Mark's diagnosis had shocked them. He was replacing gutters and became dizzy on a ladder. Suddenly he lost his balance and fell. Olivia rushed him to the ER with help from their internist neighbor. He put him in their SUV with his leg wrapped and braced with a splint and tape from their garage to keep it straight. The color of his face was white with pain, the reason was a compound humerus fracture. Due to the vertigo, a variety of tests were done showing abnormal blood counts. Then CT scans and an MRI solved the riddle, exploratory surgery was the only answer.
Terrified, Olivia found herself angry.
'God, why is this happening to us after losing Gary? Haven't we had enough tragedy?'
There it was though, life punches you in the gut and you roll with it, reminding you that someone else is in charge.
She even yelled at David Sloan, the oncologist, as he explained the plan, without Mark, in his cheery professionally decorated office. He was used to emotional outbursts and held her as she cried.
Mark had so much courage. His leg was casted and painful. Normally, surgery would have been put off for two weeks or so but they wanted to get in there soon.
Mark talked about the cancer but it was so unemotional. Olivia tried to get him to go to a therapist or a group. One night, he told her he had called their attorney to make sure all was in order. She started crying as he spoke about the will and life insurance.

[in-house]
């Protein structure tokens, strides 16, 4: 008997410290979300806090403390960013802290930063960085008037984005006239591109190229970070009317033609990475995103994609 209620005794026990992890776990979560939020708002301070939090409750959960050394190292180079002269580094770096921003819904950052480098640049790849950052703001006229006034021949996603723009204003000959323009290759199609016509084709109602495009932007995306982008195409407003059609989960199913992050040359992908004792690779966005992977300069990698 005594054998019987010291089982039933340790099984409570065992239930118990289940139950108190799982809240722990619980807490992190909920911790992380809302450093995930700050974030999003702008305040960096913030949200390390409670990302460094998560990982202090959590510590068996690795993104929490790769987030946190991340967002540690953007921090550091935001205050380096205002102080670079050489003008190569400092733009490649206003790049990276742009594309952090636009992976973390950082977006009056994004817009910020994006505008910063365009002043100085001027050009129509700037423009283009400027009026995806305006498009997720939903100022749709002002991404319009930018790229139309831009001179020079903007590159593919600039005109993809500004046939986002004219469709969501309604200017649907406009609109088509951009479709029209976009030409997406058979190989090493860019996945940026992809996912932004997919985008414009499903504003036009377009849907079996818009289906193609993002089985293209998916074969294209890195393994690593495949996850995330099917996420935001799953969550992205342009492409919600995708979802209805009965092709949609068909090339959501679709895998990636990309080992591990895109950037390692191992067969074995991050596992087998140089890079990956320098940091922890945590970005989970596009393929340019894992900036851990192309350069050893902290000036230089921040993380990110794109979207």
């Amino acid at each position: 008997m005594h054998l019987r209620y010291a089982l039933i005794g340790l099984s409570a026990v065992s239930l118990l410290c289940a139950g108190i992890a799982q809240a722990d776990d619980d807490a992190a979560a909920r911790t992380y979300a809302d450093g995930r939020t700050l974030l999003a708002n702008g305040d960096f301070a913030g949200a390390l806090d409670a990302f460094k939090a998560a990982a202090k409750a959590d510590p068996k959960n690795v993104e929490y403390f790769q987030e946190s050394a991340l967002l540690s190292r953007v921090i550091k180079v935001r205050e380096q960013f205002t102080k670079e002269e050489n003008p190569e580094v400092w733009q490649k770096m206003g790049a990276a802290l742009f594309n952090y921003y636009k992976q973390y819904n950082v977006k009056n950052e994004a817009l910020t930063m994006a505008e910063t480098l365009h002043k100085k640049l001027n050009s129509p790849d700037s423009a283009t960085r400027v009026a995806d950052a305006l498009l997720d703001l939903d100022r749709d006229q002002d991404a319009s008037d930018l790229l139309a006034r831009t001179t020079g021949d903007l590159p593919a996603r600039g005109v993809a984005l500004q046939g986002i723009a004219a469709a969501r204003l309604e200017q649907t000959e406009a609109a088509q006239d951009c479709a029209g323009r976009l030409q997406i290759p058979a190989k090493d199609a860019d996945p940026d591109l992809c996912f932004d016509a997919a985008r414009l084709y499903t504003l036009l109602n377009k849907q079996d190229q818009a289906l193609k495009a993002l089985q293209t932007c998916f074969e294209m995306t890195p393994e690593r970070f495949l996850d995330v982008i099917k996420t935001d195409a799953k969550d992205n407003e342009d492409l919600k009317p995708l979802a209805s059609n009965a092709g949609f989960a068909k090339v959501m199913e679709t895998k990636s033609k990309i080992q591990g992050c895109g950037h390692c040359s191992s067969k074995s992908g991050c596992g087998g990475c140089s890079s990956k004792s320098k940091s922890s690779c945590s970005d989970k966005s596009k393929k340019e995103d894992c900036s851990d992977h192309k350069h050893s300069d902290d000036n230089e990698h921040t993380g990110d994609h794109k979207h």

Mark wiped her tears as they ran down her cheeks.
"This is what my life story is, babe. I don't want it but...God has other plans."
"You really accept this and you aren't scared?"
Then he began to cry. He laid his head in her lap and like a hurt little boy, he cried for an hour. He admitted he was terrified. They made a pact to share from then on.
So, surgery followed. There was hope that since they had removed the bulk of the tumor, radiation and chemotherapy would do the rest. Mark finished his first round of chemo at Thanksgiving. He didn't feel like eating and it was difficult even getting out of bed. They told the kids to wait until Christmas to come home. Being an Accountant, he was able to work from his comfortable study with his secretary running the office.
Christmas came and Mark was "in remission." Celebration was in order with a party. Presents were for living; a fancy fishing pole and fish finder for Dad from Santa.
John, now their oldest, gave them open dated tickets for a flight round trip to a Hawaiian vacation resort with spa treatments and restaurants included.
Their youngest son, Patrick, and girlfriend of two years, Elaine, announced their engagement. The date was "wait and see" for right now. They were still in college.
Susan had been promoted to District Manager for a high end kitchen products chain called "Classic Kitchens".
Her partner, Kathleen, was pregnant. This was thanks to a turkey baster and her brother, John. The little boy, Gary, was due in six months. We were all thrilled. They had waited to tell us, not knowing what the next medical drama might bring.